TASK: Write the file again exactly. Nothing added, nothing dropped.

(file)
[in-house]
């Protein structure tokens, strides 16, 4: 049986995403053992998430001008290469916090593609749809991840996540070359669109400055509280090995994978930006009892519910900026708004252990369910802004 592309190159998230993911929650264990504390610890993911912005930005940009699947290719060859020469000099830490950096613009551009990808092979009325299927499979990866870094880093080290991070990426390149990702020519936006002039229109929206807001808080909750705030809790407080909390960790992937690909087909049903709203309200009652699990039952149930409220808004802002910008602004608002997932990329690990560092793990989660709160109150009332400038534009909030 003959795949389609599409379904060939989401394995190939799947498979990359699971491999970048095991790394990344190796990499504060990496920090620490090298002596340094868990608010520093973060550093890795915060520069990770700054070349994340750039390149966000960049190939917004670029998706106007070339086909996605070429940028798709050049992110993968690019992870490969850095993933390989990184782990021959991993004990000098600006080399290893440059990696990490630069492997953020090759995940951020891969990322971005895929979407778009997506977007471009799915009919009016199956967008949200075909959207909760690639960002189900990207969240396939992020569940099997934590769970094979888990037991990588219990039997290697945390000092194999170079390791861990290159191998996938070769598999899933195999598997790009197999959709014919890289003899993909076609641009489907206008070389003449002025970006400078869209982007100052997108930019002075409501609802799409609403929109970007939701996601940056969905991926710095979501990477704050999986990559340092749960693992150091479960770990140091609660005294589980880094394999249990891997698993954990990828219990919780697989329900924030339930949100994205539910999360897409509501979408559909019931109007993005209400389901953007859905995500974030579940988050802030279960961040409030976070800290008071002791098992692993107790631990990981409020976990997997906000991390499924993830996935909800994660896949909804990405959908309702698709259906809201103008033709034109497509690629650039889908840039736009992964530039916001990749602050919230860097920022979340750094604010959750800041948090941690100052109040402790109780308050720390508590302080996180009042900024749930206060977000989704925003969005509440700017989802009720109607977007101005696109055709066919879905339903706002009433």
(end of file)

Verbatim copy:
[in-house]
């Protein structure tokens, strides 16, 4: 049986995403053992998430001008290469916090593609749809991840996540070359669109400055509280090995994978930006009892519910900026708004252990369910802004 592309190159998230993911929650264990504390610890993911912005930005940009699947290719060859020469000099830490950096613009551009990808092979009325299927499979990866870094880093080290991070990426390149990702020519936006002039229109929206807001808080909750705030809790407080909390960790992937690909087909049903709203309200009652699990039952149930409220808004802002910008602004608002997932990329690990560092793990989660709160109150009332400038534009909030 003959795949389609599409379904060939989401394995190939799947498979990359699971491999970048095991790394990344190796990499504060990496920090620490090298002596340094868990608010520093973060550093890795915060520069990770700054070349994340750039390149966000960049190939917004670029998706106007070339086909996605070429940028798709050049992110993968690019992870490969850095993933390989990184782990021959991993004990000098600006080399290893440059990696990490630069492997953020090759995940951020891969990322971005895929979407778009997506977007471009799915009919009016199956967008949200075909959207909760690639960002189900990207969240396939992020569940099997934590769970094979888990037991990588219990039997290697945390000092194999170079390791861990290159191998996938070769598999899933195999598997790009197999959709014919890289003899993909076609641009489907206008070389003449002025970006400078869209982007100052997108930019002075409501609802799409609403929109970007939701996601940056969905991926710095979501990477704050999986990559340092749960693992150091479960770990140091609660005294589980880094394999249990891997698993954990990828219990919780697989329900924030339930949100994205539910999360897409509501979408559909019931109007993005209400389901953007859905995500974030579940988050802030279960961040409030976070800290008071002791098992692993107790631990990981409020976990997997906000991390499924993830996935909800994660896949909804990405959908309702698709259906809201103008033709034109497509690629650039889908840039736009992964530039916001990749602050919230860097920022979340750094604010959750800041948090941690100052109040402790109780308050720390508590302080996180009042900024749930206060977000989704925003969005509440700017989802009720109607977007101005696109055709066919879905339903706002009433």